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Donald Trump Jr. blasts Philly labor leader ‘Johnny Doc’ as a ‘swamp creature.’ He just visited the White House.

President Donald Trump’s son, in a new book, cites Dougherty’s indictment as proof that union leadership is “rife with corruption.” Dougherty responded by noting he just met with Trump’s economic team at the White House.

Donald Trump Jr., left, and Local 98 leader John Dougherty.
Donald Trump Jr., left, and Local 98 leader John Dougherty.Read moreMatt Rourke, Matt Slocum / AP File

In his new book, Donald Trump Jr. casts Philadelphia labor leader John “Johnny Doc” Dougherty as an example of how “union leadership” aligned with the Democratic Party “is rife with corruption.”

Well sure, Dougherty is under federal criminal indictment. But he also just visited President Donald Trump’s White House.

In ”Triggered: How the Left Thrives on Hate and Wants to Silence Us,” Trump Jr. accuses union leaders of becoming “part of the Washington establishment — veritable swamp creatures in their own right — while the actual workers continue to suffer through flat wages, high taxes, and glacial economic growth.”

His father, by contrast, regularly brags about a roaring economy.

“For the past 15 years, he practically ran the Democrat Party in Philly and its suburbs,” Trump Jr. writes about Dougherty. “So deep into the Democrats’ pockets was he that he made sure his union local did the wiring for the 2016 Democrat National Convention at the Wells Fargo Center in Philadelphia. He met with Hillary Clinton during the campaign.”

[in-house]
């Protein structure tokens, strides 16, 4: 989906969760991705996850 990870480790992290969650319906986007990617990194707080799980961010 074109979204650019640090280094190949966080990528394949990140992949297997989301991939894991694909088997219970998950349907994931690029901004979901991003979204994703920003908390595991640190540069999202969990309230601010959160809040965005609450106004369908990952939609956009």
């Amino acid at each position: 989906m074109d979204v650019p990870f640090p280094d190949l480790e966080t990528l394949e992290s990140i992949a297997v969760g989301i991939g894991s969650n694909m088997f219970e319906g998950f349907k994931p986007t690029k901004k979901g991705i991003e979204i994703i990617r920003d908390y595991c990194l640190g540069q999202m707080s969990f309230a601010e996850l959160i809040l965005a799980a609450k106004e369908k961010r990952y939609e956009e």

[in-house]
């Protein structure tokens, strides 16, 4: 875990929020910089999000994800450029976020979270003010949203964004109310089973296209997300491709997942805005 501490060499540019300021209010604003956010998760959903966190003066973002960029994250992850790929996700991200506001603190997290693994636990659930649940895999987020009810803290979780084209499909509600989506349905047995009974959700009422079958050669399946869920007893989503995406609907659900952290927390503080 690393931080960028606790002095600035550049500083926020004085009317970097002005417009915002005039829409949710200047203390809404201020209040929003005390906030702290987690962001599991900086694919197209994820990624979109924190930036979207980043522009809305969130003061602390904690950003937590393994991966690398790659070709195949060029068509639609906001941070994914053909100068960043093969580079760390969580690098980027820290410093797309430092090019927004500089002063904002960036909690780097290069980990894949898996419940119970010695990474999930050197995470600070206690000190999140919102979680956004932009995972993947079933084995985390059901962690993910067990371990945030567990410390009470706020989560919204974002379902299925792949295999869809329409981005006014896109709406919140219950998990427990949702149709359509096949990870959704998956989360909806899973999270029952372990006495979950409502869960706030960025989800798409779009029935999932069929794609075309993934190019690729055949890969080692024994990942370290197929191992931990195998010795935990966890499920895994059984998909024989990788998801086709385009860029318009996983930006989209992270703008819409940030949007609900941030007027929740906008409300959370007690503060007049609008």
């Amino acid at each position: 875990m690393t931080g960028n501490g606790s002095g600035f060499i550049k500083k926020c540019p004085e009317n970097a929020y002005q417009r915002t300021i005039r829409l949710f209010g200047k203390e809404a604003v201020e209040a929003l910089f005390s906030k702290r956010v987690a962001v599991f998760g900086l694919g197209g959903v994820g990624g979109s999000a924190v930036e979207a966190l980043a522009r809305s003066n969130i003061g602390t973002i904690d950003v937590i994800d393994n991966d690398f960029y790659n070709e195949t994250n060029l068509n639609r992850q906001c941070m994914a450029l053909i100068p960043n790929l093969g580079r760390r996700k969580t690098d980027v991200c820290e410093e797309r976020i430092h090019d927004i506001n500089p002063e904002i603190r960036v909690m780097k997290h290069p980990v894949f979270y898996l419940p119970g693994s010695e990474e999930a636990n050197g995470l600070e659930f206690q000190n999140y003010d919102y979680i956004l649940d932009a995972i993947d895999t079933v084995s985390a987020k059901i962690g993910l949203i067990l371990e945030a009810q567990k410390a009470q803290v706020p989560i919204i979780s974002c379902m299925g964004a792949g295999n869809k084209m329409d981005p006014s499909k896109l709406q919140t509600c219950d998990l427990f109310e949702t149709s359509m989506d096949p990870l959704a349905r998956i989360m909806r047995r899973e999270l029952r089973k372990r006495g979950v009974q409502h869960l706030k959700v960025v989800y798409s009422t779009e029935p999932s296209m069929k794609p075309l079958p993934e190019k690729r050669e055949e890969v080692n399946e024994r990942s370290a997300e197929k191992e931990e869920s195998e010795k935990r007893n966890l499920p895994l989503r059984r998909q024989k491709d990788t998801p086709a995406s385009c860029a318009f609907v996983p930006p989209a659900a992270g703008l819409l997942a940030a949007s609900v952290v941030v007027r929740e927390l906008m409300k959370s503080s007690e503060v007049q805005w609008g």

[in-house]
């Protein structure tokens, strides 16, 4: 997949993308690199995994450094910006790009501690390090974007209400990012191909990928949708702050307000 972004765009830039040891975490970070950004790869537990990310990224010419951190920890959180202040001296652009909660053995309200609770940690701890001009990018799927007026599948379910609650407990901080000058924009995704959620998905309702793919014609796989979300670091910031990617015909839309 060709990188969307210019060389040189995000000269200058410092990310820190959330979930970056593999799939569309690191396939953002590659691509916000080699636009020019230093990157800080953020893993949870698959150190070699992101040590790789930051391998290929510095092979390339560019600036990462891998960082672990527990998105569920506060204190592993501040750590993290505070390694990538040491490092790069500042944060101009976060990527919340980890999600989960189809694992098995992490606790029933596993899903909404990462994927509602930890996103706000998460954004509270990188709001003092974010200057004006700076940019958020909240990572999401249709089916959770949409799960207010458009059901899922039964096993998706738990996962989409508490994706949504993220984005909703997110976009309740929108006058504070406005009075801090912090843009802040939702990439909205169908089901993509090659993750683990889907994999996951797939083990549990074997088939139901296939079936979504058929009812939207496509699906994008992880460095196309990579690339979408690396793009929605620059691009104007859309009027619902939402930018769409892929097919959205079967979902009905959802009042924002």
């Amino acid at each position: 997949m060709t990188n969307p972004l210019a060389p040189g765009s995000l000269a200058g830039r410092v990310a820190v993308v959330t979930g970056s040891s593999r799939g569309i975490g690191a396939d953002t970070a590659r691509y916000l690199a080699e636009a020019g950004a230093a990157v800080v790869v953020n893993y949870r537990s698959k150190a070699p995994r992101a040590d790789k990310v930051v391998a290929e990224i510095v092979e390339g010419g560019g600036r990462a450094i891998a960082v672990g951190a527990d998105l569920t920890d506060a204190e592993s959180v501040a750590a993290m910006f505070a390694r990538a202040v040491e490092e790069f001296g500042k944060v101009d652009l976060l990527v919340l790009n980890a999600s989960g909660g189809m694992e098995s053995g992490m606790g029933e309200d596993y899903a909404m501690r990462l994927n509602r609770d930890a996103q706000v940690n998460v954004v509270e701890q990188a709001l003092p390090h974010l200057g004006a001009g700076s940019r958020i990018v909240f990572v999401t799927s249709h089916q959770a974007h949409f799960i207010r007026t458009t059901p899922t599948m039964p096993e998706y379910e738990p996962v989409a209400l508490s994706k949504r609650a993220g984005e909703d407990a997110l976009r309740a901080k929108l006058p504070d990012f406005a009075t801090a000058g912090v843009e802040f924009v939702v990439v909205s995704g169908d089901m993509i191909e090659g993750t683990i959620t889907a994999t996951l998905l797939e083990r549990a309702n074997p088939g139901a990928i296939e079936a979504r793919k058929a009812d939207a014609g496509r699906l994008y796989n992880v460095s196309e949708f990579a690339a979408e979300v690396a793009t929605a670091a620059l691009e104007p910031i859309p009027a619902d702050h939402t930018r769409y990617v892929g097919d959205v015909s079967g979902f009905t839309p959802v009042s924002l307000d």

Dougherty responded with subtle shade, noting that he met on Nov. 22 at the White House with President Donald Trump’s economic advisers — but didn’t see Junior there. Dougherty said he and other local labor leaders discussed the PES refinery in Philadelphia and proposed rail expansion projects to the Navy Yard and King of Prussia.

The White House declined to comment. Dougherty, currently awaiting trial, met with Peter Navarro, Trump’s director of trade and manufacturing policy, and Navarro’s chief of staff, a Dougherty spokesperson said.

Dougherty, City Councilman Bobby Henon and six other officials at Local 98 of the International Brotherhood of Electrical Workers are accused of embezzling more than $600,000 from the union. They have pleaded not guilty.

While Local 98 is indeed a powerhouse in Democratic campaign contributions, Trump Jr. skipped over the union’s history of support for Republicans, from City Council candidates and state legislators to former Pennsylvania Gov. Tom Corbett and former U.S. Sen. Rick Santorum.

Also missing in Trump Jr.'s account: Dougherty sent Local 98 members a letter just before Trump’s 2017 inauguration, complaining that the “Democratic Party has become almost solely based on cultural liberalism” and saying he looked forward to working with the new president “on issues like infrastructure, energy and undocumented workers.”

Trump Jr. also repeats in his book a claim he has made several times since the 2016 campaign: that he has insight into Rust Belt, blue-collar Democratic politics because of his time as a student at the Hill School, a posh boarding school on 200 bucolic acres in Pottstown where he learned to shoot skeet.

Tuition and room and board at Hill is $61,410. That is $15,776 more than Pottstown’s median household income of $45,634.